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To what extent EU accession provide an opportunity for the nursing leadership in Croatia and Romania to advance a professional agenda? : A comparative case study using an ethnographic approach

Student thesis: Doctoral ThesisDoctor of Philosophy

The thesis considers the views and experiences of nurse leaders and policy-makers on the use of EU accession as a policy window to advance a professional agenda in Romania and Croatia.
The research question and objectives are designed to identify the policy context prior EU accession, the processes and mechanisms employed to achieve compliance with Directive 2005/36/EC, the nursing policy agendas and achieved legislative and professional outcomes. They are analytically located within the process of Europeanisation, EU accession policy, leadership, engagement and advocacy literature. The comparative findings are interpreted within this theoretical framework.
The study adopted a qualitative approach using an ethnographic multi-method design involving interviews and documentary analysis of key EU accession primary source reports. My own positional was written into the account in a reflexive manner.
The findings indicate that the nursing leadership used EU accession as a policy window to advance a professional agenda but the extent to which this opportunity was exploited differed in the case studies. Findings indicate the importance of regime specific conditions creating a set of constraints which differed in both cases. The Croatian case shows what could have been achieved through the use of TAIEX capacity building engaging stakeholders in agenda-setting. The Romanian nurse leadership failed to take advantage of the policy window prior to EU accession but the continued advocacy hold the Romanian government post-EU accession to account for its policy decisions. Although the new generation of nurses in Romania and Croatia comply with Directive 2005/36/EC, the nursing workforce which graduated prior to EU accession does not benefit from mutual recognition. It is concluded that the EU mechanisms to process compliance – peer review and capacity building – are not robust enough to strengthen free movement based on mutual recognition.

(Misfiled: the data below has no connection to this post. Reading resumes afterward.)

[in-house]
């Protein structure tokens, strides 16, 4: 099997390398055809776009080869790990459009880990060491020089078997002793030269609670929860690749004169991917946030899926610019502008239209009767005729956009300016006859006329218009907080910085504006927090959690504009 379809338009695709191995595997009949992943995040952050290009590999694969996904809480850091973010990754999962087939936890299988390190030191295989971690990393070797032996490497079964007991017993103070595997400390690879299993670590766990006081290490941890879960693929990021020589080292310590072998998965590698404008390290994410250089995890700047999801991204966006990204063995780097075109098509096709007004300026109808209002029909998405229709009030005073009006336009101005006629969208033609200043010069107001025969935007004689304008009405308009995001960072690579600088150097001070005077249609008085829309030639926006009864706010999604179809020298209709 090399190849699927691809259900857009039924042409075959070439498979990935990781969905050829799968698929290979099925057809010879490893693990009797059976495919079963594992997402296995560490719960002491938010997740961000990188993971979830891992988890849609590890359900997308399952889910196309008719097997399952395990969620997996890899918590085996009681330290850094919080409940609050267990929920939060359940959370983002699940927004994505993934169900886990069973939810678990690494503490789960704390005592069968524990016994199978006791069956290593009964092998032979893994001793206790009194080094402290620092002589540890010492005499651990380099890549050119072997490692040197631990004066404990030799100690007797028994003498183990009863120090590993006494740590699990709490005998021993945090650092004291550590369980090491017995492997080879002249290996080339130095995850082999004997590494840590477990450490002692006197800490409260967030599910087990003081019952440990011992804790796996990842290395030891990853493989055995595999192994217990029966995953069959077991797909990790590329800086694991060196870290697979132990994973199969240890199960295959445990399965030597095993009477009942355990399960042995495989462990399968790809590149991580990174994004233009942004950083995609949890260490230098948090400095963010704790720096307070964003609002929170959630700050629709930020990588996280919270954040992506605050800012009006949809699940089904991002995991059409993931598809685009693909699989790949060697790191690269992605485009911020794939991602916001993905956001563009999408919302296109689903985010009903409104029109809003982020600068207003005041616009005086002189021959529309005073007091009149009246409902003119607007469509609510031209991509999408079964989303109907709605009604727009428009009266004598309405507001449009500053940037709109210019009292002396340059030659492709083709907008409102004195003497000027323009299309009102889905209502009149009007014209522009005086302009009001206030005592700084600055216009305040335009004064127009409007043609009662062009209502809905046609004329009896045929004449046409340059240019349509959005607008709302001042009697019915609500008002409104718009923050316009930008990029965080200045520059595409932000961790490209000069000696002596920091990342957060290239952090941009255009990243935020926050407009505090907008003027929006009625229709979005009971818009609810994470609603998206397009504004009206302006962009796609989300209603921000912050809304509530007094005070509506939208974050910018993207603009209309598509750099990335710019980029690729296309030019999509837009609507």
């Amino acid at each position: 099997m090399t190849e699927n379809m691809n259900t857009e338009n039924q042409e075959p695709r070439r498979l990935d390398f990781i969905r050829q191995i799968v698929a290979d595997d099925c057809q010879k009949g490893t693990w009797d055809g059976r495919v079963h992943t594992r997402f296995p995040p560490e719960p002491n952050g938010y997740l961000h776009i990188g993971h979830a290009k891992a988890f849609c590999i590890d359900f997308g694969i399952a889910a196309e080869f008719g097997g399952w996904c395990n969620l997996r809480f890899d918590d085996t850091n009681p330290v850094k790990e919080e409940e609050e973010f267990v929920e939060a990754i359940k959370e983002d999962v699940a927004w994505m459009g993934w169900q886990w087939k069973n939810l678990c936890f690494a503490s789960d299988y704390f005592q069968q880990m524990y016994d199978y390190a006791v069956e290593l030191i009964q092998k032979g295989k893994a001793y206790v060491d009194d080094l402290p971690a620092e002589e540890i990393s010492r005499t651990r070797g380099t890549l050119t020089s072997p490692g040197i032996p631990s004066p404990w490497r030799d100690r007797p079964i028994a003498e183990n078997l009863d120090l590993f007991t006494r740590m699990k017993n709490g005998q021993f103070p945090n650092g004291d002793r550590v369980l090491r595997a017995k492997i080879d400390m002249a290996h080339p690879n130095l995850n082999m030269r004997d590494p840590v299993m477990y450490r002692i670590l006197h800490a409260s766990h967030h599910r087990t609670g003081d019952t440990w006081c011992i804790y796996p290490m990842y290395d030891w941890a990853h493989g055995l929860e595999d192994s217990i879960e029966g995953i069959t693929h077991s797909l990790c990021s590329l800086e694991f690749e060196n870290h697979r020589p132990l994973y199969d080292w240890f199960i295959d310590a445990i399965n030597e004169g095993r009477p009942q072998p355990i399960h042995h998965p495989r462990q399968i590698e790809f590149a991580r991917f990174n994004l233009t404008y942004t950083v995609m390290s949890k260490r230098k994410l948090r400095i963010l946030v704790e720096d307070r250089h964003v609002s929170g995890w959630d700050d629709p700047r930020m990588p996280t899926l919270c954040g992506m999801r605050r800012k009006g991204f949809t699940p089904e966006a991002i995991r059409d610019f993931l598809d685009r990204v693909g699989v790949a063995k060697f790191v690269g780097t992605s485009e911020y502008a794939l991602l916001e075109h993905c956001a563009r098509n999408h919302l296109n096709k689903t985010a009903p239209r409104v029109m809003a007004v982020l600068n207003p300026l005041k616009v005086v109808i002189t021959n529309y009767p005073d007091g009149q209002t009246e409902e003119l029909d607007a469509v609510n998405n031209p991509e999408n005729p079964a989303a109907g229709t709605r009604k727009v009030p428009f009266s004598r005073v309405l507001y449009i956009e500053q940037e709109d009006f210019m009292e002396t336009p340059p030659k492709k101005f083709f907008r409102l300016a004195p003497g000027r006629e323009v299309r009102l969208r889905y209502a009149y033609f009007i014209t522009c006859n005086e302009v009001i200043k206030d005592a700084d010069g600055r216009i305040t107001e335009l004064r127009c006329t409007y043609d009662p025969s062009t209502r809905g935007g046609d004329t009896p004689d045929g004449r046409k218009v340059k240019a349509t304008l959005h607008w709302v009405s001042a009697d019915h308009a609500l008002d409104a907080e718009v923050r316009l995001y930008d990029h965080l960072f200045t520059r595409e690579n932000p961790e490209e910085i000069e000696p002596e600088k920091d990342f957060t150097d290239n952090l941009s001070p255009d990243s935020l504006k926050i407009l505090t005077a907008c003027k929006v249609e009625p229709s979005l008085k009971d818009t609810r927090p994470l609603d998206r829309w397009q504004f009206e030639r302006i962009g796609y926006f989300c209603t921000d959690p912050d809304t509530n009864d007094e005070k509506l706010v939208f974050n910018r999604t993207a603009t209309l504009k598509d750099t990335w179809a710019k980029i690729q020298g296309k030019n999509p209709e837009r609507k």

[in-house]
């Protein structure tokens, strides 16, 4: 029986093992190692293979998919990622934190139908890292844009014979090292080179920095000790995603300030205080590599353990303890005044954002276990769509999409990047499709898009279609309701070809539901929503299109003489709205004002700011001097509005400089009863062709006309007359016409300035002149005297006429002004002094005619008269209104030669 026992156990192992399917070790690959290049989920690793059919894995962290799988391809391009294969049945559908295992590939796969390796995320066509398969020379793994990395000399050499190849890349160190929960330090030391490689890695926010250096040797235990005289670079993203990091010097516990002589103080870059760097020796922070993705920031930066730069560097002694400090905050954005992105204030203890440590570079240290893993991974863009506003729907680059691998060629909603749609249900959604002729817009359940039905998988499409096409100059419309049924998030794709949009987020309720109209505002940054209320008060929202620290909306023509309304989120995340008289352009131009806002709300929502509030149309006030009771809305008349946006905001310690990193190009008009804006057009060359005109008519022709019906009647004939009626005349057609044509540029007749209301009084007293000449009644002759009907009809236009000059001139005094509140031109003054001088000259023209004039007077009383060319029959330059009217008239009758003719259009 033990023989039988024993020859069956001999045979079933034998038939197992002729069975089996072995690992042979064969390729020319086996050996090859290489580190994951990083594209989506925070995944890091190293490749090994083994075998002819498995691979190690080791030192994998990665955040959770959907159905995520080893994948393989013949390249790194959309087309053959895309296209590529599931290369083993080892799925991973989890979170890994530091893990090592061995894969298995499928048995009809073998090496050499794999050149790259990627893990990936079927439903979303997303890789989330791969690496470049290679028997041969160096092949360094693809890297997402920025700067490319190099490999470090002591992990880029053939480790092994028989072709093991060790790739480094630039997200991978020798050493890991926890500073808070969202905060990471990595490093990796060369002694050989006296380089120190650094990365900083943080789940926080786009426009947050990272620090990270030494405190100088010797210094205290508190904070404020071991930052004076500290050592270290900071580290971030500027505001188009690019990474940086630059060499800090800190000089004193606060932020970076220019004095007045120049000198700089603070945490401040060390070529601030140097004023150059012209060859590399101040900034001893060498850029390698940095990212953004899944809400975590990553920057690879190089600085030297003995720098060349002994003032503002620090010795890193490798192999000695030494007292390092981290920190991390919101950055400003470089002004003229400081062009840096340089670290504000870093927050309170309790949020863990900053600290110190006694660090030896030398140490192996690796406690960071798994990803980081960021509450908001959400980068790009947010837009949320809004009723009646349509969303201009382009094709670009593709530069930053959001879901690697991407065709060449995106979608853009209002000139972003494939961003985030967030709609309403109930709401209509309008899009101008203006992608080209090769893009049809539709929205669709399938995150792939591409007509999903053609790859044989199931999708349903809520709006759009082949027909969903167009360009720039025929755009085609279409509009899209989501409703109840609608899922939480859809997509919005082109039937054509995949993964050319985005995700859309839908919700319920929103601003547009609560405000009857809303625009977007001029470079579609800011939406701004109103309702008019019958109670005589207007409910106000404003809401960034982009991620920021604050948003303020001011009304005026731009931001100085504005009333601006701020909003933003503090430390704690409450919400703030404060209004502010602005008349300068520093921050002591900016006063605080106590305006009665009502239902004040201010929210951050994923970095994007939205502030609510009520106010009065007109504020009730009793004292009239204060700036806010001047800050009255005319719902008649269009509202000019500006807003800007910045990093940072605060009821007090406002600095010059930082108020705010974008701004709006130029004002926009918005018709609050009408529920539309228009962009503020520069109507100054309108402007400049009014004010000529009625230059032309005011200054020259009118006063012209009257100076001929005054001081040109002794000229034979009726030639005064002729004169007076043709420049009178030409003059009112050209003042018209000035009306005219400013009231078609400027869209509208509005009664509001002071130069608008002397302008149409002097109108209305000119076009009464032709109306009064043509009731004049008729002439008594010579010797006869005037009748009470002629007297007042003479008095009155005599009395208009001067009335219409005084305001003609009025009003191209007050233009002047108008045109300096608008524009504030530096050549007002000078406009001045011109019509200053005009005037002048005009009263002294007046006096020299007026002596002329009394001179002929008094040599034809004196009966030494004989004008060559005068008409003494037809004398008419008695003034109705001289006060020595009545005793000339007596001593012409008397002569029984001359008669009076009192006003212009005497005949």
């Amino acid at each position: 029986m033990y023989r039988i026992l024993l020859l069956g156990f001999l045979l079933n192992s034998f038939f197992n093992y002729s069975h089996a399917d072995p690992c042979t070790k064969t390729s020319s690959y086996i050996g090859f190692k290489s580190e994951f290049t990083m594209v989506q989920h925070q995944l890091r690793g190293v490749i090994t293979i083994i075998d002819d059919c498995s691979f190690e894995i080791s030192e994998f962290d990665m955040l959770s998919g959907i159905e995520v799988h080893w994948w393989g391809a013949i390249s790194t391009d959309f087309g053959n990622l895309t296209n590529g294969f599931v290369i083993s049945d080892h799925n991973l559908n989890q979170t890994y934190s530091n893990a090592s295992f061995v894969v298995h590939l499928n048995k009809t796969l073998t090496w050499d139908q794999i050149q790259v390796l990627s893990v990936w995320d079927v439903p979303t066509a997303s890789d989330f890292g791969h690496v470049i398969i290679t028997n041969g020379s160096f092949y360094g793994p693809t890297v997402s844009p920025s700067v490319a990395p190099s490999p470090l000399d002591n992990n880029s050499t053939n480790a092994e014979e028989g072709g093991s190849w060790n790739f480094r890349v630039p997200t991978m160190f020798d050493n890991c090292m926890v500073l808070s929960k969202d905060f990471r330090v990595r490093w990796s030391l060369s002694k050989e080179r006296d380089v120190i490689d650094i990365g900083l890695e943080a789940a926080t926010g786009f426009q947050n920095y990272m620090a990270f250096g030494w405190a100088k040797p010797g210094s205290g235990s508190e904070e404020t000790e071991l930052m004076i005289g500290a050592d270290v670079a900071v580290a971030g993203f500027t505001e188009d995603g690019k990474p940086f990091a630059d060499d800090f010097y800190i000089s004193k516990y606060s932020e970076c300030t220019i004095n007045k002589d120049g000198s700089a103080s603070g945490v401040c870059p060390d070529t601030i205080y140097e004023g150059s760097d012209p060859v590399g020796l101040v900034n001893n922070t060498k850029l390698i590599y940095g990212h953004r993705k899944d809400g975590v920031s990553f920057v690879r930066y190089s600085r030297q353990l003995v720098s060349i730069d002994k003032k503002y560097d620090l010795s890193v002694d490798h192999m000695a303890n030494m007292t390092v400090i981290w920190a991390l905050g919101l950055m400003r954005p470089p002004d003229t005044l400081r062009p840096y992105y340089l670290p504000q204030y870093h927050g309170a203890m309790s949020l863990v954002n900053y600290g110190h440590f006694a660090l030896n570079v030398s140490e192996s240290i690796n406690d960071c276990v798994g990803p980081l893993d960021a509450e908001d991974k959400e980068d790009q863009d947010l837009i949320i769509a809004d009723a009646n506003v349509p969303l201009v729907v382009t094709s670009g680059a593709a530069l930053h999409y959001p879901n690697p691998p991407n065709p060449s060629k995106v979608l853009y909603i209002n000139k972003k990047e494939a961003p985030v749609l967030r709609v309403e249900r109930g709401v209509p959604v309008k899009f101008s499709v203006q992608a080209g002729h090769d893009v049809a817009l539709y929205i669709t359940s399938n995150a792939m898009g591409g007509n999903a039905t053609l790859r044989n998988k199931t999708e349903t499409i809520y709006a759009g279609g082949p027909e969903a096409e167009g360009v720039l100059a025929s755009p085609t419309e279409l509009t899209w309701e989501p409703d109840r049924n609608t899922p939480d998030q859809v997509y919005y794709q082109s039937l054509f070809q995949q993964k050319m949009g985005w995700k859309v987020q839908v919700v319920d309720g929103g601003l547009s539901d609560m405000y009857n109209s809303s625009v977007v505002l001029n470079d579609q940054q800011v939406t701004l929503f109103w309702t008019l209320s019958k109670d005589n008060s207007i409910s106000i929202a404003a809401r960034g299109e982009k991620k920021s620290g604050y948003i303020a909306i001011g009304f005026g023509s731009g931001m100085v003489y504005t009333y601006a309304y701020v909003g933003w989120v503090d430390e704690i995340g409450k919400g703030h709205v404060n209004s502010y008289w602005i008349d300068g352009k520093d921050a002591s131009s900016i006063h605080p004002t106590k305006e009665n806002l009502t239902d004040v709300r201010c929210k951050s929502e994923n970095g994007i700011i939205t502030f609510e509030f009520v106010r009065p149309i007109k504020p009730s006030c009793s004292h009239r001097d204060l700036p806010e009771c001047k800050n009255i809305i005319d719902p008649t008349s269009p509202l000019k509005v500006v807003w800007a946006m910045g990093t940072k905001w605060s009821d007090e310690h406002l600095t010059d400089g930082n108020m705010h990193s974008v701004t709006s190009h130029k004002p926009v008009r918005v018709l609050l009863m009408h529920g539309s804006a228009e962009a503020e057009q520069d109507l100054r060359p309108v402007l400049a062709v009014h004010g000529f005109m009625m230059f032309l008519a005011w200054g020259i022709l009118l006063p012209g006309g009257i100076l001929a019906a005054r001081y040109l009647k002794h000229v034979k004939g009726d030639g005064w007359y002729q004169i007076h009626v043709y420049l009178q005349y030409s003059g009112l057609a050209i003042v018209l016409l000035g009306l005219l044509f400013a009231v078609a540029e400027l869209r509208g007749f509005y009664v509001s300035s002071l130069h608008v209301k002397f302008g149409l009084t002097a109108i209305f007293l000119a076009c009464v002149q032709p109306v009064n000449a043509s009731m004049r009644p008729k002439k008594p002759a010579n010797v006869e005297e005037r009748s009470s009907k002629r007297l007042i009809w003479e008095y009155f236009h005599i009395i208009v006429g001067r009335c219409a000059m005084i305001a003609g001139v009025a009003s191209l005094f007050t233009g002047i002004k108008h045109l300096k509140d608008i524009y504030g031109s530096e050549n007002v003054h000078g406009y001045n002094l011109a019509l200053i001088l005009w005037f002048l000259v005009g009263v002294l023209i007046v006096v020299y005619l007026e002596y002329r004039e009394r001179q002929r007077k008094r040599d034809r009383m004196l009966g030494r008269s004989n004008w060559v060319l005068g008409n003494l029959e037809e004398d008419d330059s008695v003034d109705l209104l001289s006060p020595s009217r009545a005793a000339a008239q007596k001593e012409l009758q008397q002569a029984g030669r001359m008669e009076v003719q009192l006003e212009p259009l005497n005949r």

The research findings contribute towards our understanding of the role of nursing in policy-making and the dynamics that drive policies outcomes. The research adds new knowledge to our understanding of the researched area and helps to position nursing within a broader context of EU enlargement.
Original languageEnglish
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Award date29 Apr 2014

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